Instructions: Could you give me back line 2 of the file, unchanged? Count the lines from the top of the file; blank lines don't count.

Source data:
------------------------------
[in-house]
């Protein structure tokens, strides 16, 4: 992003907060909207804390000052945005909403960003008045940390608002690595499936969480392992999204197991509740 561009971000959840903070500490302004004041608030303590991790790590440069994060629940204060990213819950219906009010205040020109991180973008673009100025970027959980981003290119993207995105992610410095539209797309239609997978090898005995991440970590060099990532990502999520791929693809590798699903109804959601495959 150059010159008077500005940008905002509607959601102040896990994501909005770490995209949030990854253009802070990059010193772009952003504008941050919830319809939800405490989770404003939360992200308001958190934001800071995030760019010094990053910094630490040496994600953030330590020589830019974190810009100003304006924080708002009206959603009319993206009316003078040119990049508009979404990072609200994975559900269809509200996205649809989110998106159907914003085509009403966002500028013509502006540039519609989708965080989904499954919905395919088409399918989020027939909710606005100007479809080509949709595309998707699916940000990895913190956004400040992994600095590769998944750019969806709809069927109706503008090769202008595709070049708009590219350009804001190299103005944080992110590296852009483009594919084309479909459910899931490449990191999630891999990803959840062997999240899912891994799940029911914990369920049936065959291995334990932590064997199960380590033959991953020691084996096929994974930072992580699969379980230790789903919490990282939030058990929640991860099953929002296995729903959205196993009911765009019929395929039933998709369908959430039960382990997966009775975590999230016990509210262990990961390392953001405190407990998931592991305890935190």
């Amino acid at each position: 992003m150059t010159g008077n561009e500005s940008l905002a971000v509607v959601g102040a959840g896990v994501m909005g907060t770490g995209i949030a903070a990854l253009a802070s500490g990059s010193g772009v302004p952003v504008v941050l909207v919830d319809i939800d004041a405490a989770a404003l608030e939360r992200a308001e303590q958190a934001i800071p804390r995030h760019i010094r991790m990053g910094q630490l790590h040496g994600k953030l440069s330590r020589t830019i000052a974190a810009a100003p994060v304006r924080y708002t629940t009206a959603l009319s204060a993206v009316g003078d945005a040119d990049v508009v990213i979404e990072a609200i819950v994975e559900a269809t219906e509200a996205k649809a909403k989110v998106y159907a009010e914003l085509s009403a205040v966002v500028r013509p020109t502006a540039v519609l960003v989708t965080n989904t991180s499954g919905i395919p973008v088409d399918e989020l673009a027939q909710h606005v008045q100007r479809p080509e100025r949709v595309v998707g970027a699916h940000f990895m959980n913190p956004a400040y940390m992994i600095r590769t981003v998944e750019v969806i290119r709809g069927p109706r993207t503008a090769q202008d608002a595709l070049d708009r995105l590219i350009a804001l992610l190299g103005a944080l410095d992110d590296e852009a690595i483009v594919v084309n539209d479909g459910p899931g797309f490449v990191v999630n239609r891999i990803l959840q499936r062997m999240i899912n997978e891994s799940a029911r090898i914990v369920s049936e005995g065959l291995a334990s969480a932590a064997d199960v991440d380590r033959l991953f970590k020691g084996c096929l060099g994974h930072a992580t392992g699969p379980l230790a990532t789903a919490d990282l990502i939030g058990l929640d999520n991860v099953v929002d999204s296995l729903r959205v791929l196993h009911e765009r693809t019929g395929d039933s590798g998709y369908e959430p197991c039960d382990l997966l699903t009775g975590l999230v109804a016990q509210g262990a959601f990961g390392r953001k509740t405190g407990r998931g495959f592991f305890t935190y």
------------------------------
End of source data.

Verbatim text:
């Protein structure tokens, strides 16, 4: 992003907060909207804390000052945005909403960003008045940390608002690595499936969480392992999204197991509740 561009971000959840903070500490302004004041608030303590991790790590440069994060629940204060990213819950219906009010205040020109991180973008673009100025970027959980981003290119993207995105992610410095539209797309239609997978090898005995991440970590060099990532990502999520791929693809590798699903109804959601495959 150059010159008077500005940008905002509607959601102040896990994501909005770490995209949030990854253009802070990059010193772009952003504008941050919830319809939800405490989770404003939360992200308001958190934001800071995030760019010094990053910094630490040496994600953030330590020589830019974190810009100003304006924080708002009206959603009319993206009316003078040119990049508009979404990072609200994975559900269809509200996205649809989110998106159907914003085509009403966002500028013509502006540039519609989708965080989904499954919905395919088409399918989020027939909710606005100007479809080509949709595309998707699916940000990895913190956004400040992994600095590769998944750019969806709809069927109706503008090769202008595709070049708009590219350009804001190299103005944080992110590296852009483009594919084309479909459910899931490449990191999630891999990803959840062997999240899912891994799940029911914990369920049936065959291995334990932590064997199960380590033959991953020691084996096929994974930072992580699969379980230790789903919490990282939030058990929640991860099953929002296995729903959205196993009911765009019929395929039933998709369908959430039960382990997966009775975590999230016990509210262990990961390392953001405190407990998931592991305890935190």